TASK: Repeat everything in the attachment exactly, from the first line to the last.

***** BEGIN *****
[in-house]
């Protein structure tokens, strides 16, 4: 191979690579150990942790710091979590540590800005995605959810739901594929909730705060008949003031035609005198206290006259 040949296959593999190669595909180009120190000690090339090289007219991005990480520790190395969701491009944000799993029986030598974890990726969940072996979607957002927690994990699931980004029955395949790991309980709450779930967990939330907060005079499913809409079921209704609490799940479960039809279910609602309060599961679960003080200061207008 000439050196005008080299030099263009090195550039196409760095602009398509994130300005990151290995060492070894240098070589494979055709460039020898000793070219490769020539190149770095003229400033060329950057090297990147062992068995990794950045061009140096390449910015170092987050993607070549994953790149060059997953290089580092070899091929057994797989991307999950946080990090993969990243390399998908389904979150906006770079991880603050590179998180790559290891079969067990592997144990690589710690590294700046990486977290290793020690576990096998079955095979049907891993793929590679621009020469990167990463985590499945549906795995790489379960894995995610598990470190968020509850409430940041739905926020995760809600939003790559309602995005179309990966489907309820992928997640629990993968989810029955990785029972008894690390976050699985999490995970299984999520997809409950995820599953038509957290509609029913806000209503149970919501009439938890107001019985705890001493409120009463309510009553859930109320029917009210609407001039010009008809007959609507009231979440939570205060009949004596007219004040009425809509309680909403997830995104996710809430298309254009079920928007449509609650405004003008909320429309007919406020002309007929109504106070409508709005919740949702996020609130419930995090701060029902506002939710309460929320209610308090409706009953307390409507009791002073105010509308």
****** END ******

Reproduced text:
[in-house]
């Protein structure tokens, strides 16, 4: 191979690579150990942790710091979590540590800005995605959810739901594929909730705060008949003031035609005198206290006259 040949296959593999190669595909180009120190000690090339090289007219991005990480520790190395969701491009944000799993029986030598974890990726969940072996979607957002927690994990699931980004029955395949790991309980709450779930967990939330907060005079499913809409079921209704609490799940479960039809279910609602309060599961679960003080200061207008 000439050196005008080299030099263009090195550039196409760095602009398509994130300005990151290995060492070894240098070589494979055709460039020898000793070219490769020539190149770095003229400033060329950057090297990147062992068995990794950045061009140096390449910015170092987050993607070549994953790149060059997953290089580092070899091929057994797989991307999950946080990090993969990243390399998908389904979150906006770079991880603050590179998180790559290891079969067990592997144990690589710690590294700046990486977290290793020690576990096998079955095979049907891993793929590679621009020469990167990463985590499945549906795995790489379960894995995610598990470190968020509850409430940041739905926020995760809600939003790559309602995005179309990966489907309820992928997640629990993968989810029955990785029972008894690390976050699985999490995970299984999520997809409950995820599953038509957290509609029913806000209503149970919501009439938890107001019985705890001493409120009463309510009553859930109320029917009210609407001039010009008809007959609507009231979440939570205060009949004596007219004040009425809509309680909403997830995104996710809430298309254009079920928007449509609650405004003008909320429309007919406020002309007929109504106070409508709005919740949702996020609130419930995090701060029902506002939710309460929320209610308090409706009953307390409507009791002073105010509308």